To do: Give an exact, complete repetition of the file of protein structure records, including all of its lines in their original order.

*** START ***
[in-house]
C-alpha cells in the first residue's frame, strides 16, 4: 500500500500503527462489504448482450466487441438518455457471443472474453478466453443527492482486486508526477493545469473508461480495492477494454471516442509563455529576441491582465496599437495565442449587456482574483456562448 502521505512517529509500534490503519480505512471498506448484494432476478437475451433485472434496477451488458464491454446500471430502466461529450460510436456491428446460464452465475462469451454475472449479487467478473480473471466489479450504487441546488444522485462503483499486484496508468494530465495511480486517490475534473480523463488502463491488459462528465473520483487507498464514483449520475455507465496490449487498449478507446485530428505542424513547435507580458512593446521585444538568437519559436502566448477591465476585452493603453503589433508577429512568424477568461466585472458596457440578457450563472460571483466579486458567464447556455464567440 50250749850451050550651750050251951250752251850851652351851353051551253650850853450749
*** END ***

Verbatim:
[in-house]
C-alpha cells in the first residue's frame, strides 16, 4: 500500500500503527462489504448482450466487441438518455457471443472474453478466453443527492482486486508526477493545469473508461480495492477494454471516442509563455529576441491582465496599437495565442449587456482574483456562448 502521505512517529509500534490503519480505512471498506448484494432476478437475451433485472434496477451488458464491454446500471430502466461529450460510436456491428446460464452465475462469451454475472449479487467478473480473471466489479450504487441546488444522485462503483499486484496508468494530465495511480486517490475534473480523463488502463491488459462528465473520483487507498464514483449520475455507465496490449487498449478507446485530428505542424513547435507580458512593446521585444538568437519559436502566448477591465476585452493603453503589433508577429512568424477568461466585472458596457440578457450563472460571483466579486458567464447556455464567440 50250749850451050550651750050251951250752251850851652351851353051551253650850853450749